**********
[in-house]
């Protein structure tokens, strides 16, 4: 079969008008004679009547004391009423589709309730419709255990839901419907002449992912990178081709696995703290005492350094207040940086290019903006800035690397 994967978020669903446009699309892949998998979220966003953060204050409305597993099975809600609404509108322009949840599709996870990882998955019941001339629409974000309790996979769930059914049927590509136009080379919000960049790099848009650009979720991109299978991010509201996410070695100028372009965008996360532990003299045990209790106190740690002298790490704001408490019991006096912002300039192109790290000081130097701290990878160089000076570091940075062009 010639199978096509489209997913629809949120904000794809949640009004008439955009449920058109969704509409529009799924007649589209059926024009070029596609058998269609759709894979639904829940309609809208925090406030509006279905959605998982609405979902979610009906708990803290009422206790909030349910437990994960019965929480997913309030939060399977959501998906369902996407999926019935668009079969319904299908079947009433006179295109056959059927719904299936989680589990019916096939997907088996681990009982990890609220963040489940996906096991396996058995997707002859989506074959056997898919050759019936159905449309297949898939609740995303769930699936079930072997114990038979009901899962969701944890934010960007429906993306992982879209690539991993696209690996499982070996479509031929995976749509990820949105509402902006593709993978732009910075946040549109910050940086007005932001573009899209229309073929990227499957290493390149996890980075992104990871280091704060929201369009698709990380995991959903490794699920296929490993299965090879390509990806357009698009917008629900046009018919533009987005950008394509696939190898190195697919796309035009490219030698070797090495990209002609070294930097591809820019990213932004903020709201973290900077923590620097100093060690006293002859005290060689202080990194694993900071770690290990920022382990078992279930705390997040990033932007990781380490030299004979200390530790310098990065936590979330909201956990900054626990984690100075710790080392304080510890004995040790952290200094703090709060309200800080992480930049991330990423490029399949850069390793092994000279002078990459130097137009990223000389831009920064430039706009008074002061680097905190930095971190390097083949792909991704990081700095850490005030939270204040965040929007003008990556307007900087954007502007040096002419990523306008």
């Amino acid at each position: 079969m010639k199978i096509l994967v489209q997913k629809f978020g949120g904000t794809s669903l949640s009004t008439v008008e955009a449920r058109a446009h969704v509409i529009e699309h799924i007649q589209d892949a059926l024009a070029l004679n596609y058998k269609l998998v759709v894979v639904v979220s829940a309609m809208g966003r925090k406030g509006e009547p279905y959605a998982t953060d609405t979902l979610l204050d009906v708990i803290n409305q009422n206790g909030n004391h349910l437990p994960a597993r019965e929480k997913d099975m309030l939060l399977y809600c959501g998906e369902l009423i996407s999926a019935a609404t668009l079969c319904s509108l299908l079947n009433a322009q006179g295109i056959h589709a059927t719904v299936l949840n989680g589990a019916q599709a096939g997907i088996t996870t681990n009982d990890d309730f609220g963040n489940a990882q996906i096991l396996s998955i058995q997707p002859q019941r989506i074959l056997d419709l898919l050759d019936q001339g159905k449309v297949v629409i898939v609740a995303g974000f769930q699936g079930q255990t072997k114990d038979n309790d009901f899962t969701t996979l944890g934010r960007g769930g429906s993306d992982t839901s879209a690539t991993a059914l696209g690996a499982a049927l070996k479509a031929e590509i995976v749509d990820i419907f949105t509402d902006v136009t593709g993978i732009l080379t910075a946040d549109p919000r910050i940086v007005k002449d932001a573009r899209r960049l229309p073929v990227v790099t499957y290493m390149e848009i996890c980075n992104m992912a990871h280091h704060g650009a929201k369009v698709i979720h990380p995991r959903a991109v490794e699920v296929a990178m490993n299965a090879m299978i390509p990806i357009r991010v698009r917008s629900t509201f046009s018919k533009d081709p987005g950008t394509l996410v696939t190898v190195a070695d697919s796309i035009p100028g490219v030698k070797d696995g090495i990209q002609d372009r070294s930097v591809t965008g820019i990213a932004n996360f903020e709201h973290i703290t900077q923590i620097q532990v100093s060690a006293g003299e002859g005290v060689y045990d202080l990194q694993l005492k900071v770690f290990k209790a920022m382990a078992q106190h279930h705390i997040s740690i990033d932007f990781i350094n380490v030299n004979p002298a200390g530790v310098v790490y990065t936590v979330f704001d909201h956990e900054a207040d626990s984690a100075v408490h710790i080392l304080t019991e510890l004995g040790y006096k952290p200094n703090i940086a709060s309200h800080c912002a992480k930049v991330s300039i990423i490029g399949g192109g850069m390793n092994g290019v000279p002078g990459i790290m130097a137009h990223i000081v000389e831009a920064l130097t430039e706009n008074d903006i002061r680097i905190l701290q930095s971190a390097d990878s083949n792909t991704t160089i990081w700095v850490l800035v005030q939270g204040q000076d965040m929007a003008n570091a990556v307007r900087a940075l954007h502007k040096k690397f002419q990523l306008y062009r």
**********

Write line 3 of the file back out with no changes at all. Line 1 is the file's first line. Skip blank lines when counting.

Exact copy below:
């Amino acid at each position: 079969m010639k199978i096509l994967v489209q997913k629809f978020g949120g904000t794809s669903l949640s009004t008439v008008e955009a449920r058109a446009h969704v509409i529009e699309h799924i007649q589209d892949a059926l024009a070029l004679n596609y058998k269609l998998v759709v894979v639904v979220s829940a309609m809208g966003r925090k406030g509006e009547p279905y959605a998982t953060d609405t979902l979610l204050d009906v708990i803290n409305q009422n206790g909030n004391h349910l437990p994960a597993r019965e929480k997913d099975m309030l939060l399977y809600c959501g998906e369902l009423i996407s999926a019935a609404t668009l079969c319904s509108l299908l079947n009433a322009q006179g295109i056959h589709a059927t719904v299936l949840n989680g589990a019916q599709a096939g997907i088996t996870t681990n009982d990890d309730f609220g963040n489940a990882q996906i096991l396996s998955i058995q997707p002859q019941r989506i074959l056997d419709l898919l050759d019936q001339g159905k449309v297949v629409i898939v609740a995303g974000f769930q699936g079930q255990t072997k114990d038979n309790d009901f899962t969701t996979l944890g934010r960007g769930g429906s993306d992982t839901s879209a690539t991993a059914l696209g690996a499982a049927l070996k479509a031929e590509i995976v749509d990820i419907f949105t509402d902006v136009t593709g993978i732009l080379t910075a946040d549109p919000r910050i940086v007005k002449d932001a573009r899209r960049l229309p073929v990227v790099t499957y290493m390149e848009i996890c980075n992104m992912a990871h280091h704060g650009a929201k369009v698709i979720h990380p995991r959903a991109v490794e699920v296929a990178m490993n299965a090879m299978i390509p990806i357009r991010v698009r917008s629900t509201f046009s018919k533009d081709p987005g950008t394509l996410v696939t190898v190195a070695d697919s796309i035009p100028g490219v030698k070797d696995g090495i990209q002609d372009r070294s930097v591809t965008g820019i990213a932004n996360f903020e709201h973290i703290t900077q923590i620097q532990v100093s060690a006293g003299e002859g005290v060689y045990d202080l990194q694993l005492k900071v770690f290990k209790a920022m382990a078992q106190h279930h705390i997040s740690i990033d932007f990781i350094n380490v030299n004979p002298a200390g530790v310098v790490y990065t936590v979330f704001d909201h956990e900054a207040d626990s984690a100075v408490h710790i080392l304080t019991e510890l004995g040790y006096k952290p200094n703090i940086a709060s309200h800080c912002a992480k930049v991330s300039i990423i490029g399949g192109g850069m390793n092994g290019v000279p002078g990459i790290m130097a137009h990223i000081v000389e831009a920064l130097t430039e706009n008074d903006i002061r680097i905190l701290q930095s971190a390097d990878s083949n792909t991704t160089i990081w700095v850490l800035v005030q939270g204040q000076d965040m929007a003008n570091a990556v307007r900087a940075l954007h502007k040096k690397f002419q990523l306008y062009r």